Washington: President Joe Biden delivered his State of the Union address to Congress on Tuesday night amid a sour public mood.
This is Biden’s second State of the Union speech since he took office in January 2021 and the first of its kind before a divided Congress with Republicans taking control of the House of Representatives after last year’s midterm elections and Democrats still running the Senate this term.
The primetime remarks came a week after a Gallup poll showed that most Americans remain downbeat on the way things are going in the United States, with only 23 percent saying that they are satisfied while more than three-quarters are dissatisfied.
Meanwhile, Biden’s overall job performance rating continues to be underwater. According to U.S. poll tracker FiveThirtyEight, the Democrat’s approval rating stood at 43.2 percent as of Tuesday, while disapproval of the job he’s doing stood at 52.3 percent. More Americans are holding a negative view of his handling of the country’s economy.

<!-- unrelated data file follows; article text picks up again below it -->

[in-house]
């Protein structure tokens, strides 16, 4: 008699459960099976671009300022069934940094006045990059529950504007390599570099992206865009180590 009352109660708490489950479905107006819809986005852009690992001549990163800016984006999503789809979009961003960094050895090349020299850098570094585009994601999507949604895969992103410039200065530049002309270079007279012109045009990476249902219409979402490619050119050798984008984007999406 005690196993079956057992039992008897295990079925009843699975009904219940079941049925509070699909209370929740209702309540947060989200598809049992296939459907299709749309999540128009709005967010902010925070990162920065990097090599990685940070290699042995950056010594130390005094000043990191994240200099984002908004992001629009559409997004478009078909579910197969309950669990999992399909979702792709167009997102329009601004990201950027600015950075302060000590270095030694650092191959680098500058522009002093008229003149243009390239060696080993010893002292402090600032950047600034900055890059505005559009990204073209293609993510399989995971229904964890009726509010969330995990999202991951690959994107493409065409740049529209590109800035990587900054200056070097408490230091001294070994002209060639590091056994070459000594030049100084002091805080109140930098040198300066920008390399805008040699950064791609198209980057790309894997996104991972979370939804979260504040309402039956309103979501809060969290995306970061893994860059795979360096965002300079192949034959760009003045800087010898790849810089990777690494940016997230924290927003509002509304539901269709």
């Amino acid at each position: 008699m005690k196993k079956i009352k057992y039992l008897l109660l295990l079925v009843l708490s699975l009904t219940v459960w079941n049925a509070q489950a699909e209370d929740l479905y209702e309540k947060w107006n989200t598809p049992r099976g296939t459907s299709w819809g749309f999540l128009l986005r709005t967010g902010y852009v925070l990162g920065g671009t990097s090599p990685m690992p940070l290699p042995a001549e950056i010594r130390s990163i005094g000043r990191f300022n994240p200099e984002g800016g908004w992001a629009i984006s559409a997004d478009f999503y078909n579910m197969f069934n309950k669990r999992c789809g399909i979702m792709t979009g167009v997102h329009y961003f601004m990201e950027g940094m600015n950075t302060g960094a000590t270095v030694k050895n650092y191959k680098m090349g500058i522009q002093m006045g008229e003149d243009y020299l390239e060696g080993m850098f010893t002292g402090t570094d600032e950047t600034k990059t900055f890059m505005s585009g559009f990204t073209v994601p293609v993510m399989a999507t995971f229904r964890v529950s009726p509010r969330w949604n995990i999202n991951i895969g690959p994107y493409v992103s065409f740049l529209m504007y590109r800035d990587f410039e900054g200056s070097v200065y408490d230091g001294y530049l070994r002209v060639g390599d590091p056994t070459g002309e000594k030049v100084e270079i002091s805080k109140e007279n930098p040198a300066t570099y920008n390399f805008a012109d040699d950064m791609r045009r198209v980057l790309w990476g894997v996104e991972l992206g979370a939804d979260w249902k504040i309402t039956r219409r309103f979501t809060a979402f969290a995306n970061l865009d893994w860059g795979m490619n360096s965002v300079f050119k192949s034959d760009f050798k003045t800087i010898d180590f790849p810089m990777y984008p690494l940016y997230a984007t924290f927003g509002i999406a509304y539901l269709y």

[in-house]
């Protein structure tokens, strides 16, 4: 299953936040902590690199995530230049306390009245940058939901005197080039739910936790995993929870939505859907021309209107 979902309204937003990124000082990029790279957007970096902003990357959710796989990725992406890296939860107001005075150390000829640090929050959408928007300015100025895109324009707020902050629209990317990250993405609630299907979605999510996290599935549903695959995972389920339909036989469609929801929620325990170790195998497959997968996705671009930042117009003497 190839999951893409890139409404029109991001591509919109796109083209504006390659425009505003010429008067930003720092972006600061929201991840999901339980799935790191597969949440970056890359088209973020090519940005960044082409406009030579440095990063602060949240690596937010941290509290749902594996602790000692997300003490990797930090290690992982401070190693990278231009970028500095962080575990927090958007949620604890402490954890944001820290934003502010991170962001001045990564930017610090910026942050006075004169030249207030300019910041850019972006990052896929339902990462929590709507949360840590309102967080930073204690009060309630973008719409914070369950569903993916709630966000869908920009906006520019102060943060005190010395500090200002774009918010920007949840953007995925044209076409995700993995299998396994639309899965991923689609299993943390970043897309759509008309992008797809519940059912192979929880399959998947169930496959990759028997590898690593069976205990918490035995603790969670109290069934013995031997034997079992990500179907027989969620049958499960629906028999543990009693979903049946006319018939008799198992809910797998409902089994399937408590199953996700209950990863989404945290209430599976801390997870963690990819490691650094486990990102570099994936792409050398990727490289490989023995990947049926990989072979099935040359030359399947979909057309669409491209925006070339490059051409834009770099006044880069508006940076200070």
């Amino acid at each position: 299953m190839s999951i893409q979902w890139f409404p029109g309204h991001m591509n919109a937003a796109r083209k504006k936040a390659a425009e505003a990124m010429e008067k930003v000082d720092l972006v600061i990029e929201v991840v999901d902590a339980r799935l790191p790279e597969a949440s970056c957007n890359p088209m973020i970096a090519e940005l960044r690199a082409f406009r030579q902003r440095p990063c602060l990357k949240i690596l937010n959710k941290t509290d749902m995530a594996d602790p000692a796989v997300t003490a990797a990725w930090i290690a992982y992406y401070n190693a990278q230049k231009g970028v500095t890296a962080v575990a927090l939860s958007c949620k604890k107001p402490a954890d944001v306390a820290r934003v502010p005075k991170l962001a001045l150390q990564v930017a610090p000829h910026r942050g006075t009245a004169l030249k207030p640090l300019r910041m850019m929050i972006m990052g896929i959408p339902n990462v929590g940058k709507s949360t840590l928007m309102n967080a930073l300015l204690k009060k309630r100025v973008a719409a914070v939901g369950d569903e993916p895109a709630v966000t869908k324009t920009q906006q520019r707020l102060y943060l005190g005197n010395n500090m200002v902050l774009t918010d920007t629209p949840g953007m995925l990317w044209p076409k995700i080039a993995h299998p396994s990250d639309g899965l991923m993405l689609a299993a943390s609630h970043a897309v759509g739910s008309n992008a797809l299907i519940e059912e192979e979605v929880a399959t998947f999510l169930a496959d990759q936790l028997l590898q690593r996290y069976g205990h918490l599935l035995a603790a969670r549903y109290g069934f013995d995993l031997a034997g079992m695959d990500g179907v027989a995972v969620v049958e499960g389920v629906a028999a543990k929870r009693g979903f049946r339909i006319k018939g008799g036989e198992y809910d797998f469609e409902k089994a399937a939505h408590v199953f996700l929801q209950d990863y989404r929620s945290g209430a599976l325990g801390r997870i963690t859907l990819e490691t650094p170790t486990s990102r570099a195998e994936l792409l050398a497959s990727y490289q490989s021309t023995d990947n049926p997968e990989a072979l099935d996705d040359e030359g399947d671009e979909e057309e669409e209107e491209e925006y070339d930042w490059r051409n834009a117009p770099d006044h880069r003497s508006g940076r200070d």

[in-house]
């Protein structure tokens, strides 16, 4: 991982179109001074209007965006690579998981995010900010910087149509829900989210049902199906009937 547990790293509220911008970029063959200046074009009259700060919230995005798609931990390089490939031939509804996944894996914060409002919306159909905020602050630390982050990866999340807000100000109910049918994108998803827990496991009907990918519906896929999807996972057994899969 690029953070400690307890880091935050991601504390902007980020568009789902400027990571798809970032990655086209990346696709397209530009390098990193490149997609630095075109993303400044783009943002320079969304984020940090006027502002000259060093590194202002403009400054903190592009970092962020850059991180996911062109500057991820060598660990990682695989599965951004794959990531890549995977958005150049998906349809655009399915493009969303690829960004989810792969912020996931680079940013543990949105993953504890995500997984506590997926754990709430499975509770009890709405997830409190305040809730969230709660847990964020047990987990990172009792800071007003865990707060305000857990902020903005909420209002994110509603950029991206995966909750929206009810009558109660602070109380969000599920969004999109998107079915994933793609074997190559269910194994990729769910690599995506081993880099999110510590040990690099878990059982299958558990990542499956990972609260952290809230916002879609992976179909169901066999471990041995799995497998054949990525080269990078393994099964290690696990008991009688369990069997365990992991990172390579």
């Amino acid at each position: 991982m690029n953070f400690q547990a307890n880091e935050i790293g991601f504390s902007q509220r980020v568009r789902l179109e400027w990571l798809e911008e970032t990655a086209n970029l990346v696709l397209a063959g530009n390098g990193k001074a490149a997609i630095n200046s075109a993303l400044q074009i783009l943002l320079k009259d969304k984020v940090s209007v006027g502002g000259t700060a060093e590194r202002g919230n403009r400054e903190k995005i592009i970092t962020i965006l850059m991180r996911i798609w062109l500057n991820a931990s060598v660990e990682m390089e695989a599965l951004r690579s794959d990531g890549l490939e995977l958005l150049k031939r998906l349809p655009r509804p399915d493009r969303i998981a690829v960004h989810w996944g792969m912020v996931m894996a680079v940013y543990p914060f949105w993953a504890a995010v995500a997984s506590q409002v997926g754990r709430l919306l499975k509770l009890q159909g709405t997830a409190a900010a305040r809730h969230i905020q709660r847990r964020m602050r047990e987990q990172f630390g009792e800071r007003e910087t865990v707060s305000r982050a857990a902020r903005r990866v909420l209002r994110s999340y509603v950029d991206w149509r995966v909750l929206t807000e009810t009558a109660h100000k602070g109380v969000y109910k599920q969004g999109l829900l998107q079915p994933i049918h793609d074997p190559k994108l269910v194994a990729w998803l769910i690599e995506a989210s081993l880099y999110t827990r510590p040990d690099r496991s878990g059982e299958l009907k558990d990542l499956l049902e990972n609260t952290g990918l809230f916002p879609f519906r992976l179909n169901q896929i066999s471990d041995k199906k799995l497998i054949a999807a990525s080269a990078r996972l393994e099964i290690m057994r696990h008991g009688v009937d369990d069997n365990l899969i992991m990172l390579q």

Biden, nevertheless, devoted a swath of his speech on Tuesday to the economy, touting indicators like low unemployment and slowing inflation rates. However, inflation in the United States is still at a high level rarely seen in past history and many economists remain concerned that the U.S. economy will fall into a recession later this year.
Biden also used the speech to call upon Congress to raise the debt ceiling. The federal government reached its borrowing limit last month and is trying to avoid going over the 31.4 trillion-U.S. dollar debt ceiling and defaulting on its current obligations.
House Speaker Kevin McCarthy, who sat behind Biden during his speech to a joint session of Congress alongside U.S. Vice President Kamala Harris, said on Monday that “defaulting on our debt is not an option” but “a responsible debt limit increase that begins to eliminate wasteful Washington spending and puts us on a path towards a balanced budget is not only the right place to start.”
International Monetary Fund Managing Director Kristalina Georgieva has recently warned that a U.S. default “would cause significant damage” to the global economy.
“It will be very damaging for U.S. consumers if the U.S. defaults, that would push interest rates up,” Georgieva told CBS News during an interview. “And if people don’t like inflation today, they’re not going to like at all what may happen tomorrow.”